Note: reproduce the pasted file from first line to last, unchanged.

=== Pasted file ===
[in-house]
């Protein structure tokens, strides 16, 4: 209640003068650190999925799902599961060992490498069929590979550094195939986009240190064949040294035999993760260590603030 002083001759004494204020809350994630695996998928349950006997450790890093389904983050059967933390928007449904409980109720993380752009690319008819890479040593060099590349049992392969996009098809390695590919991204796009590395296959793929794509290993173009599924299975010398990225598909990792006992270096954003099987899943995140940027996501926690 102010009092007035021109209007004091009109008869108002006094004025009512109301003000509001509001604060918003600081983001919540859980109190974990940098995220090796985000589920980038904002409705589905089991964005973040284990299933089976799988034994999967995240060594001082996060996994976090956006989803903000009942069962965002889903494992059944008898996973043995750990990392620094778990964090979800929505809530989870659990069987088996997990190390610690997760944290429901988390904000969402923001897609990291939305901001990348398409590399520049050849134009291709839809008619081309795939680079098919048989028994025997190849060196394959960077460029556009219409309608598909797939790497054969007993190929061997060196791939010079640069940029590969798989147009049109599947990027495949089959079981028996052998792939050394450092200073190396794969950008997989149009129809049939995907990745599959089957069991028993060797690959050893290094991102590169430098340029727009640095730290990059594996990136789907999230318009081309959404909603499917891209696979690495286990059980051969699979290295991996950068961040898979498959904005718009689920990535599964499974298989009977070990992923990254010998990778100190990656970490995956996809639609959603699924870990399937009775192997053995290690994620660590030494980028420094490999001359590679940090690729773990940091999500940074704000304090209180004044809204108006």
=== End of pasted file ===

[in-house]
């Protein structure tokens, strides 16, 4: 209640003068650190999925799902599961060992490498069929590979550094195939986009240190064949040294035999993760260590603030 002083001759004494204020809350994630695996998928349950006997450790890093389904983050059967933390928007449904409980109720993380752009690319008819890479040593060099590349049992392969996009098809390695590919991204796009590395296959793929794509290993173009599924299975010398990225598909990792006992270096954003099987899943995140940027996501926690 102010009092007035021109209007004091009109008869108002006094004025009512109301003000509001509001604060918003600081983001919540859980109190974990940098995220090796985000589920980038904002409705589905089991964005973040284990299933089976799988034994999967995240060594001082996060996994976090956006989803903000009942069962965002889903494992059944008898996973043995750990990392620094778990964090979800929505809530989870659990069987088996997990190390610690997760944290429901988390904000969402923001897609990291939305901001990348398409590399520049050849134009291709839809008619081309795939680079098919048989028994025997190849060196394959960077460029556009219409309608598909797939790497054969007993190929061997060196791939010079640069940029590969798989147009049109599947990027495949089959079981028996052998792939050394450092200073190396794969950008997989149009129809049939995907990745599959089957069991028993060797690959050893290094991102590169430098340029727009640095730290990059594996990136789907999230318009081309959404909603499917891209696979690495286990059980051969699979290295991996950068961040898979498959904005718009689920990535599964499974298989009977070990992923990254010998990778100190990656970490995956996809639609959603699924870990399937009775192997053995290690994620660590030494980028420094490999001359590679940090690729773990940091999500940074704000304090209180004044809204108006």